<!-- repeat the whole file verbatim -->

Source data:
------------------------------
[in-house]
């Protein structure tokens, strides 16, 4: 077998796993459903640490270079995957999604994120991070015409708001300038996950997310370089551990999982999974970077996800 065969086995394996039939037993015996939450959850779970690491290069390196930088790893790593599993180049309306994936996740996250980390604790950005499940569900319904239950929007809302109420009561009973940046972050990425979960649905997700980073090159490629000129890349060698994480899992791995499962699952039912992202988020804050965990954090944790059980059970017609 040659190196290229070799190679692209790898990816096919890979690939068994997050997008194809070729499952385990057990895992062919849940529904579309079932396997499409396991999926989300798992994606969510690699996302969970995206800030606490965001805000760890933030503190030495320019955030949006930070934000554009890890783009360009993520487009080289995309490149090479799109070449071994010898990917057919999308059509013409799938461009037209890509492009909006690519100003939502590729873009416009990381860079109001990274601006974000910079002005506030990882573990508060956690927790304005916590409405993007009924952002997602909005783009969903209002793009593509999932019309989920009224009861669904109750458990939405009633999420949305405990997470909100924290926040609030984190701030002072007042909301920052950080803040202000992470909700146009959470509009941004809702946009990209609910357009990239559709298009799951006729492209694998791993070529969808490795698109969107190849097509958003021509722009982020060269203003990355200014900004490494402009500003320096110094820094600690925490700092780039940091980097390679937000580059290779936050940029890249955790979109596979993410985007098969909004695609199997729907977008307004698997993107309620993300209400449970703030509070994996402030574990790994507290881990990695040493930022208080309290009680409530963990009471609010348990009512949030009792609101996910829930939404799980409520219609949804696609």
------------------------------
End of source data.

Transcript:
[in-house]
């Protein structure tokens, strides 16, 4: 077998796993459903640490270079995957999604994120991070015409708001300038996950997310370089551990999982999974970077996800 065969086995394996039939037993015996939450959850779970690491290069390196930088790893790593599993180049309306994936996740996250980390604790950005499940569900319904239950929007809302109420009561009973940046972050990425979960649905997700980073090159490629000129890349060698994480899992791995499962699952039912992202988020804050965990954090944790059980059970017609 040659190196290229070799190679692209790898990816096919890979690939068994997050997008194809070729499952385990057990895992062919849940529904579309079932396997499409396991999926989300798992994606969510690699996302969970995206800030606490965001805000760890933030503190030495320019955030949006930070934000554009890890783009360009993520487009080289995309490149090479799109070449071994010898990917057919999308059509013409799938461009037209890509492009909006690519100003939502590729873009416009990381860079109001990274601006974000910079002005506030990882573990508060956690927790304005916590409405993007009924952002997602909005783009969903209002793009593509999932019309989920009224009861669904109750458990939405009633999420949305405990997470909100924290926040609030984190701030002072007042909301920052950080803040202000992470909700146009959470509009941004809702946009990209609910357009990239559709298009799951006729492209694998791993070529969808490795698109969107190849097509958003021509722009982020060269203003990355200014900004490494402009500003320096110094820094600690925490700092780039940091980097390679937000580059290779936050940029890249955790979109596979993410985007098969909004695609199997729907977008307004698997993107309620993300209400449970703030509070994996402030574990790994507290881990990695040493930022208080309290009680409530963990009471609010348990009512949030009792609101996910829930939404799980409520219609949804696609």